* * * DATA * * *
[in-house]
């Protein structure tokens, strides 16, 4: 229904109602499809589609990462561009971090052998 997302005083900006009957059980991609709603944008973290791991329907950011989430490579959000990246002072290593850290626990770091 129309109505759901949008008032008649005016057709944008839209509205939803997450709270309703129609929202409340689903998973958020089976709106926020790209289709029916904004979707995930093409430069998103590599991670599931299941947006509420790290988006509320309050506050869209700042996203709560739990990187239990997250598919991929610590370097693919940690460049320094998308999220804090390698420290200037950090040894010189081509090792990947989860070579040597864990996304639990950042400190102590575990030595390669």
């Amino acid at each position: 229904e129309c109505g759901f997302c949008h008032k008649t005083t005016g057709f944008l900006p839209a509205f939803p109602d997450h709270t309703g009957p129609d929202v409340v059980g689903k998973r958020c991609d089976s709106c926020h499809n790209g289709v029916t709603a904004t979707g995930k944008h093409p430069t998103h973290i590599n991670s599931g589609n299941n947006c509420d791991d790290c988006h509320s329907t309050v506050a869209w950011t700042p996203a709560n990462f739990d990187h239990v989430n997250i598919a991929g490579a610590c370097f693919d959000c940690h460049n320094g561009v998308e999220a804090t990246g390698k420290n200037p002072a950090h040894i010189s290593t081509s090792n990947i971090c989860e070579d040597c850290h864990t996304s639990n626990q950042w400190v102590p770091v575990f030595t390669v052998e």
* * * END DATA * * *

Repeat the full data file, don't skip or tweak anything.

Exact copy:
[in-house]
């Protein structure tokens, strides 16, 4: 229904109602499809589609990462561009971090052998 997302005083900006009957059980991609709603944008973290791991329907950011989430490579959000990246002072290593850290626990770091 129309109505759901949008008032008649005016057709944008839209509205939803997450709270309703129609929202409340689903998973958020089976709106926020790209289709029916904004979707995930093409430069998103590599991670599931299941947006509420790290988006509320309050506050869209700042996203709560739990990187239990997250598919991929610590370097693919940690460049320094998308999220804090390698420290200037950090040894010189081509090792990947989860070579040597864990996304639990950042400190102590575990030595390669």
């Amino acid at each position: 229904e129309c109505g759901f997302c949008h008032k008649t005083t005016g057709f944008l900006p839209a509205f939803p109602d997450h709270t309703g009957p129609d929202v409340v059980g689903k998973r958020c991609d089976s709106c926020h499809n790209g289709v029916t709603a904004t979707g995930k944008h093409p430069t998103h973290i590599n991670s599931g589609n299941n947006c509420d791991d790290c988006h509320s329907t309050v506050a869209w950011t700042p996203a709560n990462f739990d990187h239990v989430n997250i598919a991929g490579a610590c370097f693919d959000c940690h460049n320094g561009v998308e999220a804090t990246g390698k420290n200037p002072a950090h040894i010189s290593t081509s090792n990947i971090c989860e070579d040597c850290h864990t996304s639990n626990q950042w400190v102590p770091v575990f030595t390669v052998e």